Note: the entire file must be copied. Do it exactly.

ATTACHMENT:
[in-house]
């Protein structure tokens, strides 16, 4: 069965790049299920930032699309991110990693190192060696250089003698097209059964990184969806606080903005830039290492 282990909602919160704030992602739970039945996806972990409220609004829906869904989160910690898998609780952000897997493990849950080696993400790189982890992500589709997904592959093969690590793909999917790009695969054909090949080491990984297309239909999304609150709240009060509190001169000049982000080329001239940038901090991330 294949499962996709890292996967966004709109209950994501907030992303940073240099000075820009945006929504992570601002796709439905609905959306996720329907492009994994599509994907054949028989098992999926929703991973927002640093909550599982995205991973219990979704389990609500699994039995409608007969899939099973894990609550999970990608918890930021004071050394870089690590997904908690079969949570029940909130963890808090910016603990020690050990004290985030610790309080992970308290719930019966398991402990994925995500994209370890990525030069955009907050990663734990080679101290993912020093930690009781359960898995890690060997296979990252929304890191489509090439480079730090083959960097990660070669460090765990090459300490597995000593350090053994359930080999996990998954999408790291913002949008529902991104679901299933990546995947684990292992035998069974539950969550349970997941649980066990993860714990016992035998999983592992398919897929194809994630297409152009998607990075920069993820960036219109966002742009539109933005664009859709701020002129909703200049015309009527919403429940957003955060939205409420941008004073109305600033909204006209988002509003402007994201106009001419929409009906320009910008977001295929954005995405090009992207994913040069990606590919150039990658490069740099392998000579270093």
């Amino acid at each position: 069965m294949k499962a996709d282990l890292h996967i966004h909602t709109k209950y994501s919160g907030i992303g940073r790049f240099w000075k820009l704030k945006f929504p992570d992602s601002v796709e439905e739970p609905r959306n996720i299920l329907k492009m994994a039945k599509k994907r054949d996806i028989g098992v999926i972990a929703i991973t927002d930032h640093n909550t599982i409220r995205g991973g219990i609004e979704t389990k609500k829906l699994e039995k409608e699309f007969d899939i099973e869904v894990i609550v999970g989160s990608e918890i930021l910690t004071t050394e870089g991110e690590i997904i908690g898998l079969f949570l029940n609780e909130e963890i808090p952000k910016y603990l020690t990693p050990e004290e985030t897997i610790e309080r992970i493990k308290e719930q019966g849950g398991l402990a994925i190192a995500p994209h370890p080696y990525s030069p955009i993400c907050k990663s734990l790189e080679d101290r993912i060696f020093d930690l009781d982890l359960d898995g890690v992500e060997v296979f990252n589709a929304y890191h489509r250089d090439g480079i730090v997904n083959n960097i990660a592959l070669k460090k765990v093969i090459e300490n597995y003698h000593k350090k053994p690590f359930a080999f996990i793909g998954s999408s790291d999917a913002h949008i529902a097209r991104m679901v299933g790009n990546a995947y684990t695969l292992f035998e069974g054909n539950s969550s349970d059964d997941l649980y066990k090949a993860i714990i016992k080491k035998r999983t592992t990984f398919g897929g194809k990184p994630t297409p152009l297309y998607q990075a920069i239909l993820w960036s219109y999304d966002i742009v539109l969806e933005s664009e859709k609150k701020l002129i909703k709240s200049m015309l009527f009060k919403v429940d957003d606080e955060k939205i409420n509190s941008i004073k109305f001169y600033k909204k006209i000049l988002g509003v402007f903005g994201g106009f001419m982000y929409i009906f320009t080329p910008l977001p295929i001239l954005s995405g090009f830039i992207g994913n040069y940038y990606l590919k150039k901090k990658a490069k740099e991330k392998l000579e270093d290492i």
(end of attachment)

[in-house]
């Protein structure tokens, strides 16, 4: 069965790049299920930032699309991110990693190192060696250089003698097209059964990184969806606080903005830039290492 282990909602919160704030992602739970039945996806972990409220609004829906869904989160910690898998609780952000897997493990849950080696993400790189982890992500589709997904592959093969690590793909999917790009695969054909090949080491990984297309239909999304609150709240009060509190001169000049982000080329001239940038901090991330 294949499962996709890292996967966004709109209950994501907030992303940073240099000075820009945006929504992570601002796709439905609905959306996720329907492009994994599509994907054949028989098992999926929703991973927002640093909550599982995205991973219990979704389990609500699994039995409608007969899939099973894990609550999970990608918890930021004071050394870089690590997904908690079969949570029940909130963890808090910016603990020690050990004290985030610790309080992970308290719930019966398991402990994925995500994209370890990525030069955009907050990663734990080679101290993912020093930690009781359960898995890690060997296979990252929304890191489509090439480079730090083959960097990660070669460090765990090459300490597995000593350090053994359930080999996990998954999408790291913002949008529902991104679901299933990546995947684990292992035998069974539950969550349970997941649980066990993860714990016992035998999983592992398919897929194809994630297409152009998607990075920069993820960036219109966002742009539109933005664009859709701020002129909703200049015309009527919403429940957003955060939205409420941008004073109305600033909204006209988002509003402007994201106009001419929409009906320009910008977001295929954005995405090009992207994913040069990606590919150039990658490069740099392998000579270093």
């Amino acid at each position: 069965m294949k499962a996709d282990l890292h996967i966004h909602t709109k209950y994501s919160g907030i992303g940073r790049f240099w000075k820009l704030k945006f929504p992570d992602s601002v796709e439905e739970p609905r959306n996720i299920l329907k492009m994994a039945k599509k994907r054949d996806i028989g098992v999926i972990a929703i991973t927002d930032h640093n909550t599982i409220r995205g991973g219990i609004e979704t389990k609500k829906l699994e039995k409608e699309f007969d899939i099973e869904v894990i609550v999970g989160s990608e918890i930021l910690t004071t050394e870089g991110e690590i997904i908690g898998l079969f949570l029940n609780e909130e963890i808090p952000k910016y603990l020690t990693p050990e004290e985030t897997i610790e309080r992970i493990k308290e719930q019966g849950g398991l402990a994925i190192a995500p994209h370890p080696y990525s030069p955009i993400c907050k990663s734990l790189e080679d101290r993912i060696f020093d930690l009781d982890l359960d898995g890690v992500e060997v296979f990252n589709a929304y890191h489509r250089d090439g480079i730090v997904n083959n960097i990660a592959l070669k460090k765990v093969i090459e300490n597995y003698h000593k350090k053994p690590f359930a080999f996990i793909g998954s999408s790291d999917a913002h949008i529902a097209r991104m679901v299933g790009n990546a995947y684990t695969l292992f035998e069974g054909n539950s969550s349970d059964d997941l649980y066990k090949a993860i714990i016992k080491k035998r999983t592992t990984f398919g897929g194809k990184p994630t297409p152009l297309y998607q990075a920069i239909l993820w960036s219109y999304d966002i742009v539109l969806e933005s664009e859709k609150k701020l002129i909703k709240s200049m015309l009527f009060k919403v429940d957003d606080e955060k939205i409420n509190s941008i004073k109305f001169y600033k909204k006209i000049l988002g509003v402007f903005g994201g106009f001419m982000y929409i009906f320009t080329p910008l977001p295929i001239l954005s995405g090009f830039i992207g994913n040069y940038y990606l590919k150039k901090k990658a490069k740099e991330k392998l000579e270093d290492i």